Sunday, January 25, 2009

Take a look at Vintage Valentine

I had so much fun playing with Sweetmade's great new kit, Vintage Valentine, that I just have to share my layouts with you. Read far enough, and you will also find a link to some freebies I made for Sweet.

Here's vintage photo I scrapped with Vintage Valentine:

And a vintage postcard scrapped with the same kit:

Believe it or not, this is me and my husband when we were dating in high school. Circa 1968. His mother kept this photo all these years, even when he had married someone else! I titled it "Gotcha" because that's what he had inscribed inside my wedding band when we married in 1996.

And these are my parents. One of the last photos of them together before we lost Mom to lung cancer. They were married about 55 years and,as you can see, still held hands.

Link to kit: or BTW It's on sale right now!

Here are some e0cards I made with Vintage Valentine and gave to Sweet. YOu can get them for free in the store.

Link to the e-cards above: or

And here are some candy bar wrappers that fit standard Hershey bars. Print on glossy photo paper or cardstock. Nice to put in lunchboxes and briefcases as a surprise. They are free in the store too.


Friday, January 9, 2009

I got an award! In November while . . .

my computer was kaput!

A much belated Thank you to Caryl Hoobler of If you love mixed media art, you must stop at Caryl's blog!

She also tagged me to tell & 7 Random Things About Myself & then tag 7 others to do the same

1) I love Vintage! Victorian, Edwardian, Art Nouveau especially
2) I collect tea cups and tea pots & pretty near anything related to tea lol.
3) I don't draw at all well - my son has that talent - but I'm going to start a visual journal for the first time this year and include sketches.
4) I love to write. That's on my mind 'cause I just posted a blog entry about an odd writing prompt I drew this week.
5) In my opinion, there can never be enough books!
6) My husband was my high school sweetheart. We married after being apart over twenty years. Inside my wedding band he had "Gotcha" inscribed.
7) I don't do well with numbers (I'm a words person) but once taught a simple class in multiple regression as part of a general sociology class I helped teach.

I Heart the following people and also encourage them to play 7 Random Things
1) Barb Derksen aka Mrs Miles. When I'm down, I always can find something on Barb's blog to cheer me up. It's thoughtful & inspiring. I admire her digital art. Love her recipes. (Thanks for introducing me to Artisian Bread). Find Barb here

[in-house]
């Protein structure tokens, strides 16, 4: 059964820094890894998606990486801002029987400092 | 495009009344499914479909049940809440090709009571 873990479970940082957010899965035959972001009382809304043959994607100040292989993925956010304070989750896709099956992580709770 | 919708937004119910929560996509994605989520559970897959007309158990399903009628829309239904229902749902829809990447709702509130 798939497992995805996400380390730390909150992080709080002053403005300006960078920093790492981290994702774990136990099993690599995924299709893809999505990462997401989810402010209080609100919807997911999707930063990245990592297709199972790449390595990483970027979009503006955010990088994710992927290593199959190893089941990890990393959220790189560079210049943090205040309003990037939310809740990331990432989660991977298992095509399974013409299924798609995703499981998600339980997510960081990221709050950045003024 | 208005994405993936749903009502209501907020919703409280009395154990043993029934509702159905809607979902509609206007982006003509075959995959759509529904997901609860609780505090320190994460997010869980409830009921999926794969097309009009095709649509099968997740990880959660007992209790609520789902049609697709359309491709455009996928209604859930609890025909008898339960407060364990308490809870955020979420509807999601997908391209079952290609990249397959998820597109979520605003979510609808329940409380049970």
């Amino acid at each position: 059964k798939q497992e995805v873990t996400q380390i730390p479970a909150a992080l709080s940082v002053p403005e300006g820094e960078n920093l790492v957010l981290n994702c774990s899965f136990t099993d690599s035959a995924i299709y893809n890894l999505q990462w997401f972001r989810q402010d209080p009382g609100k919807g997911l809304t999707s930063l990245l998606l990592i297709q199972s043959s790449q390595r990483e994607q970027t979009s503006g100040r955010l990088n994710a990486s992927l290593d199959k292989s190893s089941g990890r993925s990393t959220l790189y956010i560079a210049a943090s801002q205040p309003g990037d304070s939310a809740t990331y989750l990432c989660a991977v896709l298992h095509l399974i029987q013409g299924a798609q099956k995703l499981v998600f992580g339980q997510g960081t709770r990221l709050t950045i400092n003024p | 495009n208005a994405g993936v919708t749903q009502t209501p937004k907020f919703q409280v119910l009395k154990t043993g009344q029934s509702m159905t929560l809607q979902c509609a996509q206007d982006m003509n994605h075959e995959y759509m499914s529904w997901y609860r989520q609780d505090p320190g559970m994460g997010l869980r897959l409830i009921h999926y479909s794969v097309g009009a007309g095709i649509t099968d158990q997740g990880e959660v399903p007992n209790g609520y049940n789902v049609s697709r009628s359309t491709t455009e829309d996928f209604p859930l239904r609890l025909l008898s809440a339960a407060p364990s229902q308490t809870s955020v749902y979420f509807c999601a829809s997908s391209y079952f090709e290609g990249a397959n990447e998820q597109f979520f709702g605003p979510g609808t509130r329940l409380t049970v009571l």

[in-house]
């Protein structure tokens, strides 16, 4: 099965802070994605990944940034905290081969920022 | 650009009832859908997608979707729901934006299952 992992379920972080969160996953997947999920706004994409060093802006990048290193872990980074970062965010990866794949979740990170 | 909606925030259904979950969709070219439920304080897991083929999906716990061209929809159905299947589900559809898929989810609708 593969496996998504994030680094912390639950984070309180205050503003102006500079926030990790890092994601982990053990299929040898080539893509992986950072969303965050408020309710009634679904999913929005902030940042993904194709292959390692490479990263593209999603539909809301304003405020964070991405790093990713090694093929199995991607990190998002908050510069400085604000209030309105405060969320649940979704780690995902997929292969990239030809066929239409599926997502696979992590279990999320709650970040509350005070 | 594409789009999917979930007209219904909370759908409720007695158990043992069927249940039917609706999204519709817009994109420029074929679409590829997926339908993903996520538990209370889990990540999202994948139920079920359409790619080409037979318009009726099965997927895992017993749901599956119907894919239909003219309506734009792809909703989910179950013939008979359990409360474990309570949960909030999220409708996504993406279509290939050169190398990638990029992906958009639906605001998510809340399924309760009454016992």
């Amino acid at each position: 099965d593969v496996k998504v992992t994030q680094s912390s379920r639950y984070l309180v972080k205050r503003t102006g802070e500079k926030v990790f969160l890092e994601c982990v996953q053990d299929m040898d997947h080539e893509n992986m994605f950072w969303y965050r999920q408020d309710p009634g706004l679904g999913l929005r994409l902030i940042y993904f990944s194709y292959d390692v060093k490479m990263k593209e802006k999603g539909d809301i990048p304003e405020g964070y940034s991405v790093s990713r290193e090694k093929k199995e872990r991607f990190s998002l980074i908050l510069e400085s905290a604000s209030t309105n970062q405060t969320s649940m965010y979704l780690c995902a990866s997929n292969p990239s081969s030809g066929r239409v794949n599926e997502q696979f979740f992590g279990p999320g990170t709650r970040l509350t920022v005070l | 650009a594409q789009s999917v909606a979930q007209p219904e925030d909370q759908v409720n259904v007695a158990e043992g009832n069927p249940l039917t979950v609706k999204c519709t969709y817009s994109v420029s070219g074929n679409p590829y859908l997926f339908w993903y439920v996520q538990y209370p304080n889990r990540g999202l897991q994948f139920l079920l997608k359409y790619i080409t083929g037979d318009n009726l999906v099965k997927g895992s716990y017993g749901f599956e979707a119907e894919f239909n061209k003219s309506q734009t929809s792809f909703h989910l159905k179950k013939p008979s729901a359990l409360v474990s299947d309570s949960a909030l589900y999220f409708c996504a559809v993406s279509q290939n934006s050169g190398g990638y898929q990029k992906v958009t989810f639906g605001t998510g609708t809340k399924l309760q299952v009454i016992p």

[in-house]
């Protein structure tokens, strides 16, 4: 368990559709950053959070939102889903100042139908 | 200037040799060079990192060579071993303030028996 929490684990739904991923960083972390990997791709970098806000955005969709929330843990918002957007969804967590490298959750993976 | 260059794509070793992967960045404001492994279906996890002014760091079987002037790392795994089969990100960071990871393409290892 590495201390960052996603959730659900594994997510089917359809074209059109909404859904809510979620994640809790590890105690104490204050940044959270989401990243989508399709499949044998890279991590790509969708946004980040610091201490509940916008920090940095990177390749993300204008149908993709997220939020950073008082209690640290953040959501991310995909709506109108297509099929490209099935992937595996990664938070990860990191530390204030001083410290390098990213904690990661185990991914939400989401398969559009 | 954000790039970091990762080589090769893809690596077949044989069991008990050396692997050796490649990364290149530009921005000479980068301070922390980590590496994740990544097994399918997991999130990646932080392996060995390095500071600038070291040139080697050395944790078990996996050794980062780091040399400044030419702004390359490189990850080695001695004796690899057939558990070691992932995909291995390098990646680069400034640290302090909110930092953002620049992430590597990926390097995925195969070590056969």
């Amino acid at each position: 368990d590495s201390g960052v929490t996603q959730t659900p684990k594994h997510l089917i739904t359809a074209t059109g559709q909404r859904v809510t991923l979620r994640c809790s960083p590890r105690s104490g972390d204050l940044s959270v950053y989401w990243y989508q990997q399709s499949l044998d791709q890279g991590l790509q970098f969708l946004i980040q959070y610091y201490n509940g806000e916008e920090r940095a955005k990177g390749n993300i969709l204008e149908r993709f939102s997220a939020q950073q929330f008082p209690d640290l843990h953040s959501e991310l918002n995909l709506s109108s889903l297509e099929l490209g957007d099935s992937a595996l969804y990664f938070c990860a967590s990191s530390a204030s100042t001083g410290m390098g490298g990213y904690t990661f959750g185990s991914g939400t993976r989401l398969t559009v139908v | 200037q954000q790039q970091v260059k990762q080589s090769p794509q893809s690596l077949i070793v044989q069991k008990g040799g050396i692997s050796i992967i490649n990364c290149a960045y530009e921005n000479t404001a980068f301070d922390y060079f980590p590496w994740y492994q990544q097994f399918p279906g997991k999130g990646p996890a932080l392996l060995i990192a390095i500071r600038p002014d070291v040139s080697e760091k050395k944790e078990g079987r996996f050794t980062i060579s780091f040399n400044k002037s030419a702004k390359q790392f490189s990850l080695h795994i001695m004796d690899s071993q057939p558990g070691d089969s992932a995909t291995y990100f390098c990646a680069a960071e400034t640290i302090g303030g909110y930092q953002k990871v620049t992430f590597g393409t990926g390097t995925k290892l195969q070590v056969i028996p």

2) Sabre at Quill & Parchment -- oops messed up her addy so will have to edit later. Sorry!

3)Christy Hydeck whose art and life are beautiful and inspiring. Read her blog here:

4) Deb, The Scrapping Cop who generously shares her art and her knowledge with everyone who comes to her blog:

5) Peggy Hostetler - for sharing her wisdom. Read her blog here: Especially check this link to the Simple Woman's Day Book :

6) Candee of Mermaid's Haven. Beautiful digital designs and a generous, loving person. Her computer is laput so she might be on back for awhile but she's being missed.

7) Lou Cee Creations - wonderful digital and hybrid scrapping! Visit her here:

Note: Had to come back and edit in those addresses. Goggle must hate me 'cause I use the link widget and I can see the links on the edit page but they disappear when published! No fun.

Writing Prompt from yesterday

Yesterday I reached into my little copper pot where I keep tiny cards with writing prompts and drew out this one:

The man with the dandelion in his lapel . . .

Hmm - left me blank for a minute so I went into the kitchen to tidy things up. Suddenly I got an image and grabbed an envelope out of the wastepaper basket and here's what I wrote:

What? can't read my scribble? Try this:
The man with a dandelion in his lapel . . . had a big smile for everyone as he hawked his brightly colored balloons at the children's fair. But the smile was painted on and was part of the clown costume he wore. As he bent to gently tie the ribbon of a balloon to a little girl's wrist, I saw a tear roll down his cheek and wondered why. The girl's mother must have seen it too because, avoiding eye contact, she quickly said, "Thank you," and hurried her toddler off.